Spaying Dogs, Cats and Rabbits

What does spaying mean and when can I get it done?

Ovariohysterectomy is the medical term for spaying a female dog, cat or rabbit. It is commonly called spaying and consists of the surgical removal of both the ovaries and uterus. Both are removed because if the ovaries are not removed, the heat periods still will occur even though pregnancy is impossible. At Tremain Veterinary Group we recommend spaying dogs and cats from 6 months of age (however we may neuter earlier in some instances) or three months after their last season for bitches.

What are the reasons and benefits of getting your pet spayed?

Prevention of pregnancy and curtailing heat cycles is the main reason for spaying, but the procedure is also often necessary in treating severe uterine infections (pyometra) and ovarian and uterine tumours.

Some other benefits of spaying can include decreased risk of mammary tumours and decreased risk of uterine infection (pyometra), in addition to no heat cycles and most importantly no unwanted kittens or puppies.

What are the common misconceptions about spaying?

Common misconceptions of spaying are that it will make your pet fat, lazy, change the pet’s personality, or that the pet should be allowed to have at least one litter prior to surgery. Obesity is due to excessive calorie intake and should be controlled by proper diet and exercise, however, spayed bitches can be more prone to weight gain. Your pet’s personality does not fully develop until 1-2 years of age so neutering prior to this age is not likely to affect it. There is no advantage in allowing your dog or cat to have a litter.

What happens on the day of my pets op?

Spaying is a major surgery so your pet’s health will need to be evaluated in a pre-operative check up with the vet before hand. This can be performed on the morning of the surgery if necessary.

The surgery is performed in the morning and your pet will be discharged to you in the afternoon, once they have come round from the anaesthetic. Dogs will have a wound from around the ‘belly button’ area downwards and cats usually have a small wound in their left side just in front of their hip (occasionally for medical reasons we may need to perform a midline procedure as we do in dogs). One of our trained nurses will discharge your pet and give you post operative instructions and answer any questions or concerns you may have. Your pet will need to be kept quiet (although we realise this is not always possible with a young animal!) until the stitches are removed, in about 10 – 14 days. Your pet will be sent home with pain medication to aid recovery.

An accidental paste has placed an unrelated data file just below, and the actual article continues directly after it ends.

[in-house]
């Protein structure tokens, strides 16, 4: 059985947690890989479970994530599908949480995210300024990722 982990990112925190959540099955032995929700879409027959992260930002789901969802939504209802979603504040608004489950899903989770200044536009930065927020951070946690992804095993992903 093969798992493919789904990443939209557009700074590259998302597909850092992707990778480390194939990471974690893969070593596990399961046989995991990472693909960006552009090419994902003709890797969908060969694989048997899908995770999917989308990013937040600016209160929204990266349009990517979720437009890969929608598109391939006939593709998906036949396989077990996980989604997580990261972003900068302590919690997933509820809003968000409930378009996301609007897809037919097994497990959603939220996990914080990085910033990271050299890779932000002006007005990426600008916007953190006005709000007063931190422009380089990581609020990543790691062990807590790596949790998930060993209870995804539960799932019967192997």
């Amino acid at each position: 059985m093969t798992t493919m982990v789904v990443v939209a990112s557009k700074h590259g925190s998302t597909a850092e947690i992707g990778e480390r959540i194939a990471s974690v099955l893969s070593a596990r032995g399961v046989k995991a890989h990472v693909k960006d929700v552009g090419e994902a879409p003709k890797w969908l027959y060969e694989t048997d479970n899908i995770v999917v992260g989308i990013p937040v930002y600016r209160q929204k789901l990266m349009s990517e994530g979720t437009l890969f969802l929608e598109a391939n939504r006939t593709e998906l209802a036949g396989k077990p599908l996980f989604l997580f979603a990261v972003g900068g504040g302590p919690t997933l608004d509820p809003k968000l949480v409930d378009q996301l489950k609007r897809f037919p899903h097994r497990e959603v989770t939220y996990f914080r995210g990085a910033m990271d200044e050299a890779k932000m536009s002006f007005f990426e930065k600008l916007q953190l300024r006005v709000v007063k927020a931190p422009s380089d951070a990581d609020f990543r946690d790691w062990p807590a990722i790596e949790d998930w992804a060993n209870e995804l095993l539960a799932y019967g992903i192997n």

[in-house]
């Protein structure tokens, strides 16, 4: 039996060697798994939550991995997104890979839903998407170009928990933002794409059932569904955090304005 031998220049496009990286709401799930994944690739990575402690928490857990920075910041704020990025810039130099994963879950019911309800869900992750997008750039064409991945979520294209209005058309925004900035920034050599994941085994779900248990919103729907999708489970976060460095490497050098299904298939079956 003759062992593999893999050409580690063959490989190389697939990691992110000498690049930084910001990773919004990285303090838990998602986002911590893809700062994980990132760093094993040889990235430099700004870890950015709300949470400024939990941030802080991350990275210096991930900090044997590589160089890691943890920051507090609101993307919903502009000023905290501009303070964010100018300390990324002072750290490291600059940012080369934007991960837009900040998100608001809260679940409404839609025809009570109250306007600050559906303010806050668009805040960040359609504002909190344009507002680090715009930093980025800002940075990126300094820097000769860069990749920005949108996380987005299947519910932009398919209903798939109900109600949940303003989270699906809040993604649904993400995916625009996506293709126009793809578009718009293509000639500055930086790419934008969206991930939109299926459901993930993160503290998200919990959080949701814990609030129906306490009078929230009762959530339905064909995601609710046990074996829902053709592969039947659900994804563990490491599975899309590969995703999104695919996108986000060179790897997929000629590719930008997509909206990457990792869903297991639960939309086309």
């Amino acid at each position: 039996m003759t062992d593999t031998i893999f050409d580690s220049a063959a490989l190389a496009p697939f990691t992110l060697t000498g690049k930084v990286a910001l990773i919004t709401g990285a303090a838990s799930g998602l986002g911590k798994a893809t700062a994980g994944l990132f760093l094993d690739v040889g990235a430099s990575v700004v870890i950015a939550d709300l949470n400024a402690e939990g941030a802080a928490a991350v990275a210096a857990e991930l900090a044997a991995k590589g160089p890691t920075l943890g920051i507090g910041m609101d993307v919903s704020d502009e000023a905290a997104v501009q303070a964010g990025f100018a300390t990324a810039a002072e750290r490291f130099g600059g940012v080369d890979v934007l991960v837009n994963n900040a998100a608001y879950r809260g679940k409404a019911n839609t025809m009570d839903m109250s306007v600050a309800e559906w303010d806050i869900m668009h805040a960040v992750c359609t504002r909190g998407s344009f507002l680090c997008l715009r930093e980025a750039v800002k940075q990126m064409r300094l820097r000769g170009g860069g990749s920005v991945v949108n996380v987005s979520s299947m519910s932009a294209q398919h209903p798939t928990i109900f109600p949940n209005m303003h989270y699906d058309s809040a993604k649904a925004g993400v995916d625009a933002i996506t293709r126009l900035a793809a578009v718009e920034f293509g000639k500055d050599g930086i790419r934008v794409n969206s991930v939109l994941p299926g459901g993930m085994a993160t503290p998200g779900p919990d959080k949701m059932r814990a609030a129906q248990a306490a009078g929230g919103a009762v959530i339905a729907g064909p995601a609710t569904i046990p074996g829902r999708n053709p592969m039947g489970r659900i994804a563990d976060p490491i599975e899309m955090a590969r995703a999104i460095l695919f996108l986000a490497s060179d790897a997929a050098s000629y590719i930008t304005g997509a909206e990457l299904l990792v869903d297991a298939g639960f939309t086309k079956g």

Castrating dogs

What does castration mean?

Castration is the medical term for neutering a male dog. It is the surgical removal of the testicles. We will perform this surgery from 6 months of age but we recommend waiting until 9 months to allow further physical development. By this stage both testicles should have descended into the scrotum. If they have not then your dog may be cryptorchid, which means that he has a retained testicle. It is especially important to remove the testicles in this case as they will be at greater risk of becoming cancerous.

What are the benefits of castrating my dog?

Neutering usually, but not always, reduces the dog’s tendencies to roam and to fight. The general level of aggression may also be reduced. In older dogs castration may be necessary due to diseases of the testicles or prostate gland.

As with spaying, your dog will need to be examined prior to the surgery to ensure that he is in good health. Again this can be done on the morning of the surgery if necessary.

Castrating Cats

When and why should I get my cat castrated?

When a cat is castrated just before sexual maturity, between 6 and 8 months of age, (we may castrate earlier in some cases), the cat’s sexual instincts are noticeably reduced. Sexually driven behaviour, such as roaming, fighting, and urine marking or spraying, is either eliminated or markedly reduced. Neutering also reduces the strong urine odour associated with male cats. Routine neutering does not involve any sutures, but you will need to keep your pet quiet and indoors for 48 hours after surgery.

Spaying and Castrating Rabbits

We recommend spaying does and castrating bucks from 4 months of age. Spaying reduces the risk of unwanted pregnancy, aggression and certain types of tumour, including cancer of the uterus. Castration reduces the risk of unwanted pregnancy, aggression and spraying urine.

We are also happy to discuss neutering for a range of other pet species, from Guinea pigs to rats and more. Please call the practice to talk to a vet.